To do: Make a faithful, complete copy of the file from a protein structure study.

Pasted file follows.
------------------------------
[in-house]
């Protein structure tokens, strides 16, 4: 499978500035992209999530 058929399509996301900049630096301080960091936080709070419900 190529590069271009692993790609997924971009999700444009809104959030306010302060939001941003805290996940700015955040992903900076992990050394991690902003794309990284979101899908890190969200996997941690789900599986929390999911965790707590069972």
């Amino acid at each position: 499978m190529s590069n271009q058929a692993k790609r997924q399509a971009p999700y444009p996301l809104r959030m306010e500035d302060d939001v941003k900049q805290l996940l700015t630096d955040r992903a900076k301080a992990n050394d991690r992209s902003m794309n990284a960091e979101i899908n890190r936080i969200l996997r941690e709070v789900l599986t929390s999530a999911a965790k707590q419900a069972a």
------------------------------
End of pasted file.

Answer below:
[in-house]
């Protein structure tokens, strides 16, 4: 499978500035992209999530 058929399509996301900049630096301080960091936080709070419900 190529590069271009692993790609997924971009999700444009809104959030306010302060939001941003805290996940700015955040992903900076992990050394991690902003794309990284979101899908890190969200996997941690789900599986929390999911965790707590069972």
């Amino acid at each position: 499978m190529s590069n271009q058929a692993k790609r997924q399509a971009p999700y444009p996301l809104r959030m306010e500035d302060d939001v941003k900049q805290l996940l700015t630096d955040r992903a900076k301080a992990n050394d991690r992209s902003m794309n990284a960091e979101i899908n890190r936080i969200l996997r941690e709070v789900l599986t929390s999530a999911a965790k707590q419900a069972a």